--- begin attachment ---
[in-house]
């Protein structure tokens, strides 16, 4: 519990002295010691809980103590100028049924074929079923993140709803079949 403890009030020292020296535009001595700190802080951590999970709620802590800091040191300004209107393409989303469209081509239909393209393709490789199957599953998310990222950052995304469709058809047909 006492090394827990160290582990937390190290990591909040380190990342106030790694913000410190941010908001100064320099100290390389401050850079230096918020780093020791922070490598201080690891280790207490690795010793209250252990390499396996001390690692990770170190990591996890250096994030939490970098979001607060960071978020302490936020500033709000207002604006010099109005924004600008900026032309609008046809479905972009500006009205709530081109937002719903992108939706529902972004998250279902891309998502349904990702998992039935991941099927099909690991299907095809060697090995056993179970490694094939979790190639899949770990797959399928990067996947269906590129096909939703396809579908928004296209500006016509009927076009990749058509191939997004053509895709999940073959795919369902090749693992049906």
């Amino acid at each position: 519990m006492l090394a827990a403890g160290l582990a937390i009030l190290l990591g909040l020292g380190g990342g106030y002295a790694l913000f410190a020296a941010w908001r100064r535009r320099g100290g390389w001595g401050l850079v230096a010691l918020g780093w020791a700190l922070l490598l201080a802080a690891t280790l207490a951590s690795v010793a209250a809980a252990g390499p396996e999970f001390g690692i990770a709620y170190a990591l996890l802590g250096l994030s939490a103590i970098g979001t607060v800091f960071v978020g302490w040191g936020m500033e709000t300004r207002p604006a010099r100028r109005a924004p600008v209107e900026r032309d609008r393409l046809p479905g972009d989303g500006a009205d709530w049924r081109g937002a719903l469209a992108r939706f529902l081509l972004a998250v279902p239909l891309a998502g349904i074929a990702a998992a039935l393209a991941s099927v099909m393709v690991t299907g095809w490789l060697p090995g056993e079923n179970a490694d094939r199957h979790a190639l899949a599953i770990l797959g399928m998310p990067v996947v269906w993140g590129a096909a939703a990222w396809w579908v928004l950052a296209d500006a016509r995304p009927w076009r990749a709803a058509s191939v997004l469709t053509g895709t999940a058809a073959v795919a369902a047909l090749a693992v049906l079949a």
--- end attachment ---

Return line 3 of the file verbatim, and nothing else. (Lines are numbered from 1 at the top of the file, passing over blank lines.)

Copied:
């Amino acid at each position: 519990m006492l090394a827990a403890g160290l582990a937390i009030l190290l990591g909040l020292g380190g990342g106030y002295a790694l913000f410190a020296a941010w908001r100064r535009r320099g100290g390389w001595g401050l850079v230096a010691l918020g780093w020791a700190l922070l490598l201080a802080a690891t280790l207490a951590s690795v010793a209250a809980a252990g390499p396996e999970f001390g690692i990770a709620y170190a990591l996890l802590g250096l994030s939490a103590i970098g979001t607060v800091f960071v978020g302490w040191g936020m500033e709000t300004r207002p604006a010099r100028r109005a924004p600008v209107e900026r032309d609008r393409l046809p479905g972009d989303g500006a009205d709530w049924r081109g937002a719903l469209a992108r939706f529902l081509l972004a998250v279902p239909l891309a998502g349904i074929a990702a998992a039935l393209a991941s099927v099909m393709v690991t299907g095809w490789l060697p090995g056993e079923n179970a490694d094939r199957h979790a190639l899949a599953i770990l797959g399928m998310p990067v996947v269906w993140g590129a096909a939703a990222w396809w579908v928004l950052a296209d500006a016509r995304p009927w076009r990749a709803a058509s191939v997004l469709t053509g895709t999940a058809a073959v795919a369902a047909l090749a693992v049906l079949a």